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Vignoles, a white grape also known as Ravat 51
Velvety Vignoles

Vignoles, a white grape also known as Ravat 51, has become one of the mainstays of the Eastern North American wine industry. This adaptable grape can produce wines that are comparable to wines produced in the Rhine Valley in Germany. Vignoles is similar to Riesling in many ways, both viticulturally and in the wines that it produces. It can be made into simple semi-dry country wines, or as very complex, sweet, late harvest wines. Today, late harvest wines made from Vignoles are very much in vogue.

This white wine grape was developed in the 1930s by J.F. Ravat, a civil engineer from Marcigny, Sane-et-Loire, in France. Monsieur Ravat died in 1940, but his grape breeding work was continued by his son-in-law, Jean Tissier. Ravat's breeding goal was to develop grape varieties that were more disease resistant than locally grown vinifera grapes, but which also produced superior wines. Vignoles is a cross of seed parent Subereux (Seibel 6905) by some type of Pinot Noir clone - possible clones being a white Pinot Noir, Pinot de Corton, Chardonnay, or Pinot Blanc. While the Vignoles grape was never popular in France, it has generated much interest in the United States and England.

Depending on the style made, Vignoles can have a variety of tastes and flavor/ acid profiles. The color can be from pale straw to golden to almost orange. Made as a bone-dry wine, it can be clean and crisp, with a touch of tartness of green apples. The fruit is citrus in character, with underlying tones of peach and tropical fruit which goes well with oak aging. This makes the wine more complex.

Made as a semi-sweet or late harvest wine, Vignoles can have pronounced floral tastes of apricots, pineapples, honey, peaches, orange rinds, melons, guava, and orange blossoms, with a somewhat tart finish. This is why Vignoles wines are sometimes made to finish in a semi-sweet manner. The tart finish consists of acids found in almonds, honey or Grand Marnier. The residual sugar/acid balance can add to the wine's complexity and mouth feel, while providing a clean edge to the finish. These wines are often compared to German dessert wines, but they can be similar to Sauternes. The body is thick, viscous, syrupy, and pungent like Chinese sweet and sour sauce.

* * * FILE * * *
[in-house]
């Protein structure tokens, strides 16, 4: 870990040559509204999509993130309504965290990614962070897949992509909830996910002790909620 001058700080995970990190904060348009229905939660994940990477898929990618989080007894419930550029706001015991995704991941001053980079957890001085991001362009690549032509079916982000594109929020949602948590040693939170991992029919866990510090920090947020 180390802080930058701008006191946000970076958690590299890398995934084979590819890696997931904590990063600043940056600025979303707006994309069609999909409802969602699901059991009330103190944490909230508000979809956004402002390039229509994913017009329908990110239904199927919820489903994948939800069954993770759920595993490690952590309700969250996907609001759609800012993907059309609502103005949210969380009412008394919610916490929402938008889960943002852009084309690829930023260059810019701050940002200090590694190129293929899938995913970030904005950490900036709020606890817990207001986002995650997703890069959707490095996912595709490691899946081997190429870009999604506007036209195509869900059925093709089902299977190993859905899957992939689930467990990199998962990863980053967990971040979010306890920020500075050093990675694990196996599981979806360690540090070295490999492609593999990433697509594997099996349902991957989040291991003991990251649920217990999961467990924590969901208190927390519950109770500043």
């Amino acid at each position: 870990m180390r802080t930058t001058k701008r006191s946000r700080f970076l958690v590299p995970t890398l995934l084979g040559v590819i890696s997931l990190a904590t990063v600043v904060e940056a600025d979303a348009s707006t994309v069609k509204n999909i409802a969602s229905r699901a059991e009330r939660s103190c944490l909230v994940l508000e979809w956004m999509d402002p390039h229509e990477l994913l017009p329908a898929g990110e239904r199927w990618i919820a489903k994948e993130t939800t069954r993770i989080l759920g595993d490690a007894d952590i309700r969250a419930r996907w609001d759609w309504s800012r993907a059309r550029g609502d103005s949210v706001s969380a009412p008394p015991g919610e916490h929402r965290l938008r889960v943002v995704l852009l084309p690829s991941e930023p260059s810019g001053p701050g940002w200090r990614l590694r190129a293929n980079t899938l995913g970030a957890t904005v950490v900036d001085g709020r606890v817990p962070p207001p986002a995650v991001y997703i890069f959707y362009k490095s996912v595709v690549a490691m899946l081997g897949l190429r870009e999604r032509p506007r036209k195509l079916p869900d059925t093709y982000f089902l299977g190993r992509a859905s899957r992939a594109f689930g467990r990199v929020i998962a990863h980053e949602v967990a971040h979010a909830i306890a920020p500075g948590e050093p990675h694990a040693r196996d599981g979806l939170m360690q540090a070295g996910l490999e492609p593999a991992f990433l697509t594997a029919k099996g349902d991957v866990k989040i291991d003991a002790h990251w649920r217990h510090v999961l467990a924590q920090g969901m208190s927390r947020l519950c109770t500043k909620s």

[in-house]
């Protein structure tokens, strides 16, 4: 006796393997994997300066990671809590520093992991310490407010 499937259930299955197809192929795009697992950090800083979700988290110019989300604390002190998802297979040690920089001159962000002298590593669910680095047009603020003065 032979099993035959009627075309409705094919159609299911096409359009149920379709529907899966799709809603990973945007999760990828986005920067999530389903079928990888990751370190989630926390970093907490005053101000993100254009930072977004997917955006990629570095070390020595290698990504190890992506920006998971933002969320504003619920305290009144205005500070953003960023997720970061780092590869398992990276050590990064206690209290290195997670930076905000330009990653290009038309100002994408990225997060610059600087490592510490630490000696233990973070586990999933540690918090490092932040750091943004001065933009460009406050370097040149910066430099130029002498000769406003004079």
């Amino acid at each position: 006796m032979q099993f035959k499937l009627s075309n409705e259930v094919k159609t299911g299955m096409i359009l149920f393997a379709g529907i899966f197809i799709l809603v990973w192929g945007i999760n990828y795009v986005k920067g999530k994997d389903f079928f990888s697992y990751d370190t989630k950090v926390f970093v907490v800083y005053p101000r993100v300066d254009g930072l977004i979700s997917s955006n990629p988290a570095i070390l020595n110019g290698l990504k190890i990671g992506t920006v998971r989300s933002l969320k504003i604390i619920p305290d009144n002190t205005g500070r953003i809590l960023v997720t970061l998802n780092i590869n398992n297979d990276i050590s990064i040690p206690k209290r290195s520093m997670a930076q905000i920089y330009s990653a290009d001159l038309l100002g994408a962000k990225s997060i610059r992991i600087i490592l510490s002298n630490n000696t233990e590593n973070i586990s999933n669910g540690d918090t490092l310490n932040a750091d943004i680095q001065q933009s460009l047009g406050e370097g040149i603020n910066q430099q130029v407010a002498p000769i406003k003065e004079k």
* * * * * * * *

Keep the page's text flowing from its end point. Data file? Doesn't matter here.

In the vineyard, Vignoles lend themselves to this style of wine because they have high acid and can attain sugar levels that reach 30 brix (a measurement of sugar in fruit) which is needed to produce quality dessert wines. More importantly, this grape has thick skins so that Vignoles clusters can hang on the vine until late November. As the clusters hang and age, they do not rot, as some other varieties do, but become raisins that contain very sweet juice that is balanced by a solid acid foundation. While botrytis (a "beneficial" mold that helps to mummify grapes, transforming them into raisins that are desirable for wine production) affects the Vignoles grape, it actually enhances its flavors, giving Vignoles wines a full honey-like feel in both taste, mouth feel, and body. This makes Vignoles very suitable for the production of quality late harvest dessert wines.

Even though Vignoles has the unique and pronounced flavor profile, it is a good grape that can also be used to enhance blends. It adds complexity, color and weight to white wine blends. No more than 20 percent of Vignoles should be added to the blend, though, unless the winemaker intends to make a light, Vignoles-like wine.

Vignoles is a good solid grower in the field for farmers, produces plenty of clean fruit, and makes both serious and fun wines for consumption. This grape can be readily grown in the Hudson Valley and should continue to have a presence in the Hudson Valley winemaking industry for some time to come.

Articles are adapted from the forthcoming book Grapes of the Hudson Valley by J. Stephen Casscles. In future issues of Hudson Valley Wine Magazine, well continue to feature additional excerpts from this definitive work on regional varietals culled from decades of the authors tasting notes and personal experience. PHOTO: Randall Tagg Photography .

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